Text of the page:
FOR IMMEDIATE RELEASE: March 11, 2013
CONTACT: Joaquin Uy (wah KEEN wee), Communications Specialist
Washington Low Income Housing Alliance, 206.427.2999, email@example.com.
High Rents and Low Wages Mean No Homes for Many Working Families in Washington State
SEATTLE – If you make minimum wage in Washington State, you’ll need to work 64 hours a week to afford a decent rental home.
This is one of the many findings from the report, Out of Reach 2013, jointly released by the National Low Income Housing Coalition (NLIHC) and the Washington Low Income Housing Alliance (Housing Alliance) today, March 11. NLIHC is a national research and advocacy organization based in Washington, D.C. and the Housing Alliance is a statewide housing advocacy nonprofit. The report provides housing affordability data for every state, metropolitan area, and county, including the unique Housing Wage statistic. The Housing Wage is the hourly wage a family must earn, working 40 hours a week, to afford the rent and utilities for a safe and modest home in the private housing market. (In the U.S., HUD considers someone as rent-burdened if they are paying more than 30% of their income on housing.)
“More people in Washington are renting now because they see it as a less expensive option than owning a home,” says Rachael Myers, Executive Director of the Housing Alliance. “But that means the low-wage workers who have always relied on rental housing are getting squeezed out of the tight rental market here.”
For example, the Fair Market Rent (FMR) for a two-bedroom apartment in Washington is $966. Even though Washington’s minimum wage of $9.19, the highest in the country, two minimum wage workers would just barely be able to afford the average two-bedroom home. And a single parent would have to earn twice minimum wage to be able to rent a home where she and her children have separate bedrooms.
The statistics are just as dire for renters living alone. The FMR for a one-bedroom home is $767. This means an individual would have to make $14.74 to afford this home, 160 percent of minimum wage. You might then suggest that studio apartments could be ideal for the individual minimum wage earner. The FMR for studios is $646, which translates to a Housing Wage of $12.43 – again, higher than the state’s minimum wage.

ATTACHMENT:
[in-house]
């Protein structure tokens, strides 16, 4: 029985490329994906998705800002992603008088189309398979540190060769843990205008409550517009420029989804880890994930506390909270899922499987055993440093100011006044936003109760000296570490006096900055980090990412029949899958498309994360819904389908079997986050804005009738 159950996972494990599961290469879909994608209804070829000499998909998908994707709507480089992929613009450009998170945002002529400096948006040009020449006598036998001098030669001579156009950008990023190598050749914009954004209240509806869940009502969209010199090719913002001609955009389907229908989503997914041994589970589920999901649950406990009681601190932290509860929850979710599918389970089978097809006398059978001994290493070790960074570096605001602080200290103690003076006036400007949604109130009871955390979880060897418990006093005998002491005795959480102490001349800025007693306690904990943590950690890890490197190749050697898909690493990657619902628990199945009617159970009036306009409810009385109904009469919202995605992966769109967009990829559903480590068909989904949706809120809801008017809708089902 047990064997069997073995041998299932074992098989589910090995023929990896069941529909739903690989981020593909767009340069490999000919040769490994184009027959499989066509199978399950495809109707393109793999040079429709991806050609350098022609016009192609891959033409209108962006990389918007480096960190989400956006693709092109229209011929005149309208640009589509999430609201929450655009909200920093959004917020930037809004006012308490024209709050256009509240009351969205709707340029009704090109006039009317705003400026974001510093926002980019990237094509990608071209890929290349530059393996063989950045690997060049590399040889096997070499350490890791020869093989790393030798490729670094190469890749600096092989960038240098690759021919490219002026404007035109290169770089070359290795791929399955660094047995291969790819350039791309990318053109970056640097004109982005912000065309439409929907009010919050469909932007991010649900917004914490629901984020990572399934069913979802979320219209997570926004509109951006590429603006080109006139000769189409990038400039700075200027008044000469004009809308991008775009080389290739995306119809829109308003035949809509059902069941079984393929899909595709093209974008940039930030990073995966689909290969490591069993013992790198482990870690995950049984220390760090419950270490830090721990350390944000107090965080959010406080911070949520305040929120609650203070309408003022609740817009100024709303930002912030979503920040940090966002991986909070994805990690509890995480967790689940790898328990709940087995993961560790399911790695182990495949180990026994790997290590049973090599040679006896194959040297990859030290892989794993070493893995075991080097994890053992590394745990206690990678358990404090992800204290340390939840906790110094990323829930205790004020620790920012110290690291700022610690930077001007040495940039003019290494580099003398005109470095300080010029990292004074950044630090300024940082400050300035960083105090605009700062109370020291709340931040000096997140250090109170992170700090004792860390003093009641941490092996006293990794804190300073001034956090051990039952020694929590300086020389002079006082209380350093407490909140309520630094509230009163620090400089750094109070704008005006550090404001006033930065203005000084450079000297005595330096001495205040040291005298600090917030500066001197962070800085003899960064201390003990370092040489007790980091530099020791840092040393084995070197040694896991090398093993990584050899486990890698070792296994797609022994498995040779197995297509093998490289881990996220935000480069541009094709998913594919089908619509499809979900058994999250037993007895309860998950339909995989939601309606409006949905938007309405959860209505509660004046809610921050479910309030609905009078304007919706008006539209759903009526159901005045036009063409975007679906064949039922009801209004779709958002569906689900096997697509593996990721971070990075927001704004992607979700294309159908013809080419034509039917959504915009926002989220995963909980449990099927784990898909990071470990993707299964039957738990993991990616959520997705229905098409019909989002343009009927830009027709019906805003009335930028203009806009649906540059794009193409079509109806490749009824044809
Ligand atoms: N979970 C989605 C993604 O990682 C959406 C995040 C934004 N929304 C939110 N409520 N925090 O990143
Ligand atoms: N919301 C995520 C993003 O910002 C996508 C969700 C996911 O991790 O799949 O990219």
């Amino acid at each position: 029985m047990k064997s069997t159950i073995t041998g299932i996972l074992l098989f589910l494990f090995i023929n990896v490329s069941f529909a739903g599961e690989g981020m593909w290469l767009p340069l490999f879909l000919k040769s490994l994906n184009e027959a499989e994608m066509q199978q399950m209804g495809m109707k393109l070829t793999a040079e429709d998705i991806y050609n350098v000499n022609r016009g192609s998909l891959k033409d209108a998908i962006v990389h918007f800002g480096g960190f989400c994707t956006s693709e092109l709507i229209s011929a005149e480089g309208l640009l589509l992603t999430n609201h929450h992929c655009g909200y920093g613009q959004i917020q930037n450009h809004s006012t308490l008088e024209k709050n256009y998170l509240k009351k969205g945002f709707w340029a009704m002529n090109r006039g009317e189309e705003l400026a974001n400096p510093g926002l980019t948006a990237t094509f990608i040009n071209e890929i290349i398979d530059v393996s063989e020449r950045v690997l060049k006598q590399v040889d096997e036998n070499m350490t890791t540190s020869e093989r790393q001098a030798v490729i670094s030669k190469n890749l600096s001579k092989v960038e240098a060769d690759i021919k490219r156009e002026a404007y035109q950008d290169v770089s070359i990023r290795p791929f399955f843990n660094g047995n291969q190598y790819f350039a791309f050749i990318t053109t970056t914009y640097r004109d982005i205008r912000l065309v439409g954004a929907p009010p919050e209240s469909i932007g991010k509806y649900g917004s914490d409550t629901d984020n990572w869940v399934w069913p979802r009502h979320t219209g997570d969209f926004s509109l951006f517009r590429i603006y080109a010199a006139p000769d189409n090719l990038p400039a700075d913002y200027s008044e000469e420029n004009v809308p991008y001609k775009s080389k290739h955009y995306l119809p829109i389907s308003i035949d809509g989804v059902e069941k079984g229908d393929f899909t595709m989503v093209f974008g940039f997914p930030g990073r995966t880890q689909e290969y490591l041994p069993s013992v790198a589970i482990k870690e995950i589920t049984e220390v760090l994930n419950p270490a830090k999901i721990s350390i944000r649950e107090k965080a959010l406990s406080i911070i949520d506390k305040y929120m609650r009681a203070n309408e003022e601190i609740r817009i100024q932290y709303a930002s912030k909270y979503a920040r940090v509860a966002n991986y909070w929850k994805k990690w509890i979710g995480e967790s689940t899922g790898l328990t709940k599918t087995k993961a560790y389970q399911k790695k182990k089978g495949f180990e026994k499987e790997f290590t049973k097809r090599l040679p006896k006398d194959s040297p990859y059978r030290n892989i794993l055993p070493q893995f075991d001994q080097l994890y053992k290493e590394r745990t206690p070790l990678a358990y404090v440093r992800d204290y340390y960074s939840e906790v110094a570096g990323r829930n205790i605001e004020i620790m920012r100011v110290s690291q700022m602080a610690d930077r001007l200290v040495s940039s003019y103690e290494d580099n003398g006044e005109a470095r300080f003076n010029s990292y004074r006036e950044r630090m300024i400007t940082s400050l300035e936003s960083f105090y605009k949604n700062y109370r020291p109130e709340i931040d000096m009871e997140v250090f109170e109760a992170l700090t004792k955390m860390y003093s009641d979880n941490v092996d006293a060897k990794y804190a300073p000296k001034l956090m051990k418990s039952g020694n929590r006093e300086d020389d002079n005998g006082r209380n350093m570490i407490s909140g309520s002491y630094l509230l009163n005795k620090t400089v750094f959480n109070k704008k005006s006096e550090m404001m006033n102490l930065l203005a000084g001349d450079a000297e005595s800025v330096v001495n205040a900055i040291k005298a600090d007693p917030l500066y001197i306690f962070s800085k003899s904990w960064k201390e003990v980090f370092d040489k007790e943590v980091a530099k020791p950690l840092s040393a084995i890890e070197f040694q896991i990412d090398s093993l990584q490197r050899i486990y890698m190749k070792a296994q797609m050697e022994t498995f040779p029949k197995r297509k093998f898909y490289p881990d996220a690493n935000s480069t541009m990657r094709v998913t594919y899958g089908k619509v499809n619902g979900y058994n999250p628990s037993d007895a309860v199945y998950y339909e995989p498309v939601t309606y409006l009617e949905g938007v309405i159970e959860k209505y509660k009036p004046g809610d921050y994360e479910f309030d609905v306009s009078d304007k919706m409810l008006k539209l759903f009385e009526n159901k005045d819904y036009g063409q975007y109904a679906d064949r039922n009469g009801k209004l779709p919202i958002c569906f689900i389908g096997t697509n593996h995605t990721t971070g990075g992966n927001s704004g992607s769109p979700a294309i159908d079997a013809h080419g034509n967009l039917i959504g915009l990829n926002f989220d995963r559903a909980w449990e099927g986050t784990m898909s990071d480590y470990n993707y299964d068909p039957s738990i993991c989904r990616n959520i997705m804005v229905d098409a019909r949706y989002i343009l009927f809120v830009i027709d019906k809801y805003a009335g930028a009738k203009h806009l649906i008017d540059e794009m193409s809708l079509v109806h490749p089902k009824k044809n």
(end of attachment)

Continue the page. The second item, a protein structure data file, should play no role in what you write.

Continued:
Sheila Crowley, President and CEO of NLIHC, says that there is a role the federal government can play in easing the financial strain faced by low-income renters. “The federal government has used the tax code to make homeownership easier. In reality, the benefits are largely going to higher income people with million-dollar homes. It’s time to make housing policy work better for middle and lower income people by reforming mortgage interest tax breaks and directing the savings to the National Housing Trust Fund to build and preserve homes affordable to the lowest income Americans.”
The Housing Alliance believes Washingtonians here should have the opportunity to live in a safe, healthy, affordable home. However, as Out of Reach 2013 reveals, every month, thousands of families and individuals have to choose between paying for a roof over their heads or paying for other basic needs like food, medicine, or childcare. The Housing Trust Fund is an extremely effective tool for solving our state’s affordable housing shortage. That’s why our statewide members are advocating an investment of $175 million for this biennium.
Additional Facts about Washington:
- This year, Washington is the 15th most expensive state in the nation for renters.
- In 2011, for every 100 extremely low-income households, there were 27 affordable and available units.
- In 2011, for every 100 very low-income households, there were 55 affordable and available units.
To see the numbers and play with the statistics, visit http://www.nlihc.org/oor/2013. ###